• 14. 144. Discussion.The elevated numbers of viable faecal coliforms throughout the monitoring period confirms thatthere is continuous spilling of raw sewage in St Mary’s. This is so because if bacteria are left in thesun for too long a period, they will die. These faecal indicators indicate faecal pollution, whichimplies the potential presence of water-borne pathogens. Faecal pollution does of course also haveaesthetic implications by virtue of its presence in the residential area. The results presented hereindicate that there are large numbers of different risks out there right now, with the most immediateone being potential widespread outbreak of water-borne diseases such as cholera, typhoid,diarrhoea and dysentery.Fly populations, which are vectors for most of the water-borne diseases, have risen to intolerablenumbers and they have become a huge public health menace. The fly swarms accumulate onvegetables, walls, kitchen utensils and grass in very large numbers. Houseflies are vectors for thefollowing bacterial pathogens; Shigella spp., Salmonella spp., Vibrio cholerae and Streptococcispp., all which were found in elevated levels in the raw sewage. The results thus indicate that thepresence of raw sewage and the large numbers of pathogen vectors expose the residents to avariety of pathogenic micro organisms, viruses and intestinal worms that can cause seriousillnesses. Sensitive populations such as children and the elderly and those with special healthcomplications such as pregnant women, are especially at risk. One of the most common anddangerous pathogens isolated in this study is E. coli.4.1.0. Health impacts of raw sewage.Health risks imposed by Escherichia coli (E. coli).E. coli is a gram-negative rod, motile and aerobic. It is a pathogenic bacterium with the diseasebeing located primarily in the colony (invasion of epithelial cells of colony), fever, and can causeblood loss and diarrhoea. The most severe form may result in hypertension with severe toxemia. Itcan also cause kidney infection, haemorrhage and even dearth. This pathogen have very lowinfectious dose, only 10 organisms by ingestion. Thus the elevated levels of E. coli in this studygreatly exposes the residents to the risks and hazards mentioned above.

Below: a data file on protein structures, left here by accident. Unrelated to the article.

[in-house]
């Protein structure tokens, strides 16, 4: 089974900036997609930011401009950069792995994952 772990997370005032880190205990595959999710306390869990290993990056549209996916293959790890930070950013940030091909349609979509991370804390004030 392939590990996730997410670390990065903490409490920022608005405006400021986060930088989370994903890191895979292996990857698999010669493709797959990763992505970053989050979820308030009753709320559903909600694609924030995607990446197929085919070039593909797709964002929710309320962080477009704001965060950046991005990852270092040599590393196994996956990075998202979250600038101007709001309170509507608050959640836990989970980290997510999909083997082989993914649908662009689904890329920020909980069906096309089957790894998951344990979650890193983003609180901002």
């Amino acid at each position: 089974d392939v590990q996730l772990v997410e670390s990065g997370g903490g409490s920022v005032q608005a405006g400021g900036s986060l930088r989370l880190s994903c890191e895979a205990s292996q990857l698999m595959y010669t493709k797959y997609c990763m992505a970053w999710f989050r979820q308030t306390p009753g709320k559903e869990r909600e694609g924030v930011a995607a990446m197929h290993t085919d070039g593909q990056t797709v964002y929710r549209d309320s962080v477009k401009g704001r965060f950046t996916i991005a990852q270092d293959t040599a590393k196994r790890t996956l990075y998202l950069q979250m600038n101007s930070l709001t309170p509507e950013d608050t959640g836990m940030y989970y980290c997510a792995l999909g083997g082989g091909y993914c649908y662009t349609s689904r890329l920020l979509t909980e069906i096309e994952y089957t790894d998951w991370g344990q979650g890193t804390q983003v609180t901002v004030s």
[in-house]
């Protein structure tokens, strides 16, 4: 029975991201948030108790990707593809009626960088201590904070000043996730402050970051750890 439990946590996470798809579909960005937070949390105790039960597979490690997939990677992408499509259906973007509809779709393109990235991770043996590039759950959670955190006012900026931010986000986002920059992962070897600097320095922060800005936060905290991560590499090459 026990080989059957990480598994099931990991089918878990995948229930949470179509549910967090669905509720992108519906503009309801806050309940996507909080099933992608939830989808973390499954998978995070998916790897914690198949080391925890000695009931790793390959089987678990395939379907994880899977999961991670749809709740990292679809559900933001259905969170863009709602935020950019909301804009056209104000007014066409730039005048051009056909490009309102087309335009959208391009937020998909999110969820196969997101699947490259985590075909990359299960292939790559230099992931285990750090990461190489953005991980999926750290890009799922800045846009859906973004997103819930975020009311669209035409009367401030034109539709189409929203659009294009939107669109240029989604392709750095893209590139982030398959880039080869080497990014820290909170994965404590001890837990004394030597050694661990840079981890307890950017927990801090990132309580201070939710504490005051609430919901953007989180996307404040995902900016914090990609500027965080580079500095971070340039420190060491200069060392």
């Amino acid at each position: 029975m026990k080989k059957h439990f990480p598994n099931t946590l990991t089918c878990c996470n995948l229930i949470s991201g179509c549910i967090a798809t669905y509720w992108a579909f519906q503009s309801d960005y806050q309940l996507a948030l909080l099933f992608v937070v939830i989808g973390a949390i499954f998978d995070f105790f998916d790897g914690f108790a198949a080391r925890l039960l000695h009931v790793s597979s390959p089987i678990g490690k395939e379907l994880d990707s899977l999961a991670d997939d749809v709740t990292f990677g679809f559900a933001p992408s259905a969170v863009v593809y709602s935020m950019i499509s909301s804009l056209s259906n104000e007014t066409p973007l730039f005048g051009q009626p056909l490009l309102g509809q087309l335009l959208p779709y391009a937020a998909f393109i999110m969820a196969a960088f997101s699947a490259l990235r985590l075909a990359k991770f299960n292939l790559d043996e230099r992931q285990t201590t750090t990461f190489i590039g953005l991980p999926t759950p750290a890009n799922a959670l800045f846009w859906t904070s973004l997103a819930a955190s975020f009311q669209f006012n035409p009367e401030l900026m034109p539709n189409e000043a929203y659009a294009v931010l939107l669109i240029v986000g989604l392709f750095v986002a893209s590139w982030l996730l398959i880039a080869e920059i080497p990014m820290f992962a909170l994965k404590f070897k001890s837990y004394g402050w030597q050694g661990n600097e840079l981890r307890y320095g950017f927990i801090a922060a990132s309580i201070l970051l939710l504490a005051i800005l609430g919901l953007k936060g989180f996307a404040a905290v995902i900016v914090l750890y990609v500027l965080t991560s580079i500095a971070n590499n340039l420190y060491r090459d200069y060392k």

• 15. 15Health hazards imposed by Shigella spp.The genus Shigella is composed of four species, Shigella dysenteriae, S. boydii, S. sonnei and Sflexneri. The infective dose of Shigella spp is very low, from 101 to 104 organisms (Rowe andGross, 1984). Shigella spp causes acute diseases of large and small intestines, diarrhoea, fever,nausea and sometimes toxemia. Virulent Shigella spp organisms cause bacillary dysentery(shigellosis), which may lead to death in some cases if effective intervention strategies are notused. S. dysenteriae is the most fatal as it may produce enterotoxin (shiga toxin). Most deathswould occur in children under 10 years of age especially during the weaning period. It has a widerange of transmission ranging from direct or indirect faecal-oral route; poor hygiene practicesspread infection, fly and cockroach borne infections are quite possible in the study area as a resultof direct faecal contamination.Health hazards imposed by Salmonella spp.This is yet another pathogenic bacteria isolated from the raw sewage during this study. Thespecies, Salmonella typhi is known to cause typhoid fever, enteric fever, anorexia and enlargementof the spleen. Some complications include patches in the ileum; can also produce haemorrhage orperforations, diarrhoea and dehydration problems. The residents are at a greater risk of infectionby this pathogen as it is transmitted by the flies, which infect foods in which the organisms maymultiply to achieve the infective dose.The detection of the organisms, E. coli, Shigella, Salmonella, faecal Streptococci thus indicate thepotential risks and hazards faced by the residents and the nation as a whole. Continuous presenceof raw sewage within the residential area also gives greater chances for the flourishment of morevirulent strains of bacteria and viruses. High levels of faecal coliforms in this study indicate thepresence of some bacterial pathogens such as Campylobacter jejuni, Campylobacter coli, Yersiniaenterocolitica and toxigenic Vibrio cholerae. Toxigenic V. cholerae causes cholera, a highlyepidemic diarrhoeal disease that continues to devastate many developing countries where socio-economic conditions are poor, sanitary systems and public hygiene are rudimentary. The ingestionof approximately 104 to 106 V. cholerae organisms can produce clinical cholera (Cash et al., 1974)